The * First Isomorphism Theorem* helps identify
quotient groups as "known" or "familiar" groups.

I'll begin by proving a useful lemma.

* Proposition.* Let be a group map. is injective if and only if .

* Proof.* ( ) Suppose is injective. Since , .
Conversely, let , so . Then , so by injectivity . Therefore, , so .

( ) Suppose . I want to show that is injective. Suppose . I want to show that .

Hence, , so , and . Therefore, is injective.

* Example.* (* Proving that a
group map is injective*) Define by

Prove that f is injective.

As usual, is a group under vector addition. I can write f in the form

Since f has been represented as multiplication by a constant matrix, it is a linear transformation, so it's a group map.

To show f is injective, I'll show that the kernel of f consists of only the identity: . Suppose . Then

Since , I know by linear algebra that the matrix equation has only the trivial solution: . This proves that if , then , so . Since , it follows that .

Hence, f is injective.

* Theorem.* (* The First
Isomorphism Theorem*) Let be a group map, and let be the quotient map. There
is an isomorphism such that the following diagram commutes:

* Proof.* Since maps G onto and , the universal property of
the quotient yields a map such that the diagram above commutes. Since
is surjective, so is ; in fact, if , by commutativity

It remains to show that is injective.

By the previous lemma, it suffices to show that . Since maps out of , the "1" here is the identity element of the group , which is the subgroup . So I need to show that .

However, this follows immediately from commutativity of the diagram. For if and only if . This is equivalent to , or , or --- i.e. .

* Example.* (* Using the First
Isomorphism Theorem to show two groups are isomorphic*) Use the
First Isomorphism Theorem to prove that

is the group of nonzero real numbers under multiplication. is the group of positive real numbers under multiplication. is the group consisting of 1 and -1 under multiplication (it's isomorphic to ).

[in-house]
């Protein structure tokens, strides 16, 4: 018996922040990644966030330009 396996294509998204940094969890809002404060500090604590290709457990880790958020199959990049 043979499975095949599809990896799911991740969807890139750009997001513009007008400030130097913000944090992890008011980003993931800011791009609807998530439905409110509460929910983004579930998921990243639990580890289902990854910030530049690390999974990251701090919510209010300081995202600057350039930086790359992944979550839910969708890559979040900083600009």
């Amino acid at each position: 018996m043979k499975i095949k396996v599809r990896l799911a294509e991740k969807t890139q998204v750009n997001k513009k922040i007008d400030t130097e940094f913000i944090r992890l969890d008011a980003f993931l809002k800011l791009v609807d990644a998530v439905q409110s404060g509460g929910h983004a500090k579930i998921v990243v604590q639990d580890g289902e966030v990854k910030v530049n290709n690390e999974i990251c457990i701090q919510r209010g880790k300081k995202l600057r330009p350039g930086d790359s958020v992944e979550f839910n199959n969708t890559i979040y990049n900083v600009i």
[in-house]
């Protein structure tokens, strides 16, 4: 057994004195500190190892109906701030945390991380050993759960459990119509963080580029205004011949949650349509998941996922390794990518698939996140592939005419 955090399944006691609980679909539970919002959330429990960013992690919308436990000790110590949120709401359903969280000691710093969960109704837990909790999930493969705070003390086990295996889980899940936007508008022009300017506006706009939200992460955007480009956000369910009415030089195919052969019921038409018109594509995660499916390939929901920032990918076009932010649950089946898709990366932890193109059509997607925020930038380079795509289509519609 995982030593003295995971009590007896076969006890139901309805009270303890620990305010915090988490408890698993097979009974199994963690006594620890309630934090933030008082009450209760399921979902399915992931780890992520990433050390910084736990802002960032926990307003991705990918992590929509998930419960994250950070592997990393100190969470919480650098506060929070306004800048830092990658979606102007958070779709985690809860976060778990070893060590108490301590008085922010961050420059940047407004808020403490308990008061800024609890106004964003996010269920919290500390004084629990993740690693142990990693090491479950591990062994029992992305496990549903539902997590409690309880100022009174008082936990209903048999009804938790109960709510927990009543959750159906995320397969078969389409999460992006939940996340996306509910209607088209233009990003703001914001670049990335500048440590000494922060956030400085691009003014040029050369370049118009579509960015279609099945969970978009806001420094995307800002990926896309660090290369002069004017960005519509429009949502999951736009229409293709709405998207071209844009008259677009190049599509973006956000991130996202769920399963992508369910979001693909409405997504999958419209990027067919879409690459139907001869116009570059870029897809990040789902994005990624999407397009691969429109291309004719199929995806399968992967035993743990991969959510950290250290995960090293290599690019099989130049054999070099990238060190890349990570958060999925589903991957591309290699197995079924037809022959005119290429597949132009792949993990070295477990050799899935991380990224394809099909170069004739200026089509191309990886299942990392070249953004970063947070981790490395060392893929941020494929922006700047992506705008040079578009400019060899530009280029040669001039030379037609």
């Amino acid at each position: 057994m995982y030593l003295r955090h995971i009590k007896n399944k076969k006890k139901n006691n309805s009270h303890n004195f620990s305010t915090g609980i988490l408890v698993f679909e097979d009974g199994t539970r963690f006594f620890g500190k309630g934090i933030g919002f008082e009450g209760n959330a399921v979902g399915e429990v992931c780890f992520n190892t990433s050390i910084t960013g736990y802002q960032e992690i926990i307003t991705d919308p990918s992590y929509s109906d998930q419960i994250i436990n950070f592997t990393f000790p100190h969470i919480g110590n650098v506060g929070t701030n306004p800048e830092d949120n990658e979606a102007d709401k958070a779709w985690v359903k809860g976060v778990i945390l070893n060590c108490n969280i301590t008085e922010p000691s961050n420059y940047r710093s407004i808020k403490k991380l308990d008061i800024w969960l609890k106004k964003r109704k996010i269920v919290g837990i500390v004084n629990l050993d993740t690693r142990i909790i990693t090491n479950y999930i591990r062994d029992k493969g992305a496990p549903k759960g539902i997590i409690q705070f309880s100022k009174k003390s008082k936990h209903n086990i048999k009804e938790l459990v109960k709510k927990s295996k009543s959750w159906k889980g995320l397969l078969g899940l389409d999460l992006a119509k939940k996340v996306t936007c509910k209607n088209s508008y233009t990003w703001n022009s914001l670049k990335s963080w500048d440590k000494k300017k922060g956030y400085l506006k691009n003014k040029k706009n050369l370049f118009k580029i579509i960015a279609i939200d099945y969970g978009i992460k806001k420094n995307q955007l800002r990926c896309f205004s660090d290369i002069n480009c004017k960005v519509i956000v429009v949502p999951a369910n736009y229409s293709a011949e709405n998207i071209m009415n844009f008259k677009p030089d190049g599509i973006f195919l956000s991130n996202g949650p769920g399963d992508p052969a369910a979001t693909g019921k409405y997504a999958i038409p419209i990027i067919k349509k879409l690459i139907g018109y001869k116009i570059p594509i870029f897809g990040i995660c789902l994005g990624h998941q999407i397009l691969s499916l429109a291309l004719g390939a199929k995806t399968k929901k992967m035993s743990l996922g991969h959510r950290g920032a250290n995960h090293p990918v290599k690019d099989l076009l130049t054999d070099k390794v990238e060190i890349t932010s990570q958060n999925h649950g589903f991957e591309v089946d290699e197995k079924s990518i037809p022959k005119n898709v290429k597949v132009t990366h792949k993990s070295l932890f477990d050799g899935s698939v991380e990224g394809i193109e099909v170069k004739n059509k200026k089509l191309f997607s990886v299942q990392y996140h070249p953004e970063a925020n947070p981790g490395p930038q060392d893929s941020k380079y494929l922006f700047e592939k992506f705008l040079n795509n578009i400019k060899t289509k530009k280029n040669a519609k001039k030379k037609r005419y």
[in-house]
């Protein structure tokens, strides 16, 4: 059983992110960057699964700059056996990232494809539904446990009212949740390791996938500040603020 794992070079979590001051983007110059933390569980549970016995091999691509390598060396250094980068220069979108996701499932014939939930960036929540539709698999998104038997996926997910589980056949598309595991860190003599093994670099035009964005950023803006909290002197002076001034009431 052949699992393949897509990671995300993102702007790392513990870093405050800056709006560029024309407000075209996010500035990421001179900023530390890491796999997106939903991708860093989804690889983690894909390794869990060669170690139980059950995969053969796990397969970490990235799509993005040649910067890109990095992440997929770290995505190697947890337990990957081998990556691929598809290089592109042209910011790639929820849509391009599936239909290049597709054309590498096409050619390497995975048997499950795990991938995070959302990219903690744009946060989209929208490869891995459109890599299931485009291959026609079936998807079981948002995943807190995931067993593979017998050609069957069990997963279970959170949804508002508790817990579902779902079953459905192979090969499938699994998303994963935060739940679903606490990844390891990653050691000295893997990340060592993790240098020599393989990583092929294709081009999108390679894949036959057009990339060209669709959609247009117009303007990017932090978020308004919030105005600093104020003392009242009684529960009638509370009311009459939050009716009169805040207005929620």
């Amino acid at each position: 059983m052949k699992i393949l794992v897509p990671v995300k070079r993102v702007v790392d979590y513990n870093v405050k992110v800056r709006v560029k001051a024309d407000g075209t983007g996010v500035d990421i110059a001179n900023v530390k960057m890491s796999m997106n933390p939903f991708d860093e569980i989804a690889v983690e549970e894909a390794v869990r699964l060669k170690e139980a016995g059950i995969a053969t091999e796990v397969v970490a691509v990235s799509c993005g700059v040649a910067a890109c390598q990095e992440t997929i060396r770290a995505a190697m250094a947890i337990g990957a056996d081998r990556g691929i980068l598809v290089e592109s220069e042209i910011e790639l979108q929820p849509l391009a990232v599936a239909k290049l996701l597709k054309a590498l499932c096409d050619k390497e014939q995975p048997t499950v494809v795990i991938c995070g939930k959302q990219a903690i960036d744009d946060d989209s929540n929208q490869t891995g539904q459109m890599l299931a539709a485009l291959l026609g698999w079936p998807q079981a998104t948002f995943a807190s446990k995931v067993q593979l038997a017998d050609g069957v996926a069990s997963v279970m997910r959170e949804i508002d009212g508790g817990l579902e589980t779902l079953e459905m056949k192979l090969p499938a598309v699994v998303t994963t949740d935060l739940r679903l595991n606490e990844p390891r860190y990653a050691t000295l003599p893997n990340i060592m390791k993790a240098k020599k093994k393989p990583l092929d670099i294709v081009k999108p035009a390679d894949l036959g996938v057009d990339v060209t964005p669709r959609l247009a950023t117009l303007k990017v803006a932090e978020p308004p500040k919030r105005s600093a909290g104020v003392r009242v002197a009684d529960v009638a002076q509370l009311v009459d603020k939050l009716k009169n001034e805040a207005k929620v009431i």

I'll define a group map from onto whose kernel is .

Define by

is a group map:

If is a positive real number, then

Therefore, is surjective: .

Finally, clearly sends 1 and -1 to the identity , and those are the only two elements of which map to 1. Therefore, .

By the First Isomorphism Theorem,

Note that I didn't construct a map explicitly; the First Isomorphism Theorem constructs the isomorphism for me.

* Example.* is a group under componentwise addition and
is a group under addition. Let

Prove that .

Define by

Note that

Since f can be expressed as multiplication by a constant matrix, it's a linear transformation, and hence a group map.

Let . Then

Therefore, , and hence .

Let . Then

Hence,

Therefore, . Hence, .

Let . Note that

Hence, .

Thus,

* Example.* is a group under
componentwise addition and is a group under addition. Prove that

Define by

f can be represented by matrix multiplication:

Hence, it's a group map.

Let . Then

Thus, .

Let . Then

Now but . By Euclid's lemma, . Say . Then

Therefore,

Thus, .

Hence, .

Let . Note that

Multiplying by z, I get

Then

This proves that .

Hence,

* Example.* is a group under
componentwise addition. Consider the subgroup

Prove that .

( is a group under componentwise addition.)

Define by

Note that

Since f is defined by matrix multiplication, it is a linear transformation. Hence, it's a group map.

Let . Then

Hence, , and .

Let . Then

Equating the first components, I have , so . Equating the second components, I have , so . Thus,

Therefore, , and so .

Let . Then

Hence, .

Thus,

The first equality follows from . The isomorphism follows from the First Isomorphism Theorem. The second equality follows from .

* Proposition.* If is a surjective group map and , then .

* Proof.* , so , and .

Let , so . Then

Therefore, is a subgroup.

(Notice that this does not use the fact that K is normal. Hence, I've actually proved that the image of a subgroup is a subgroup.)

Now let , , so . I want to show that . Since is surjective, for some . Then

But because K is normal. Hence, . It follows that is a normal subgroup of H.

* Theorem.* (* The Second
Isomorphism Theorem*) Let , . Then

* Proof.* I'll use the First Isomorphism Theorem.
To do this, I need to define a group map .

To define this group map, I'll use the Universal Property of the Quotient.

The quotient map is a group map. By the lemma preceding the Universal Property of the Quotient, . Since , it follows that .

Since is a group map and , the Universal Property of the Quotient implies that there is a group map given by

If , then . Therefore, is surjective.

I claim that .

First, if (so ), then . Since H is the identity in , it follows that .

Conversely, suppose , so

The last equation implies that , so .

Thus, .

By the First Isomorphism Theorem,

There is also a * Third Isomorphism Theorem*
(sometimes called the * Modular Isomorphism*, or
the * Noether Isomorphism*). It asserts that if
and , then

You can prove it using the First Isomorphism Theorem, in a manner similar to that used in the proof of the Second Isomorphism Theorem.

Copyright 2018 by Bruce Ikenaga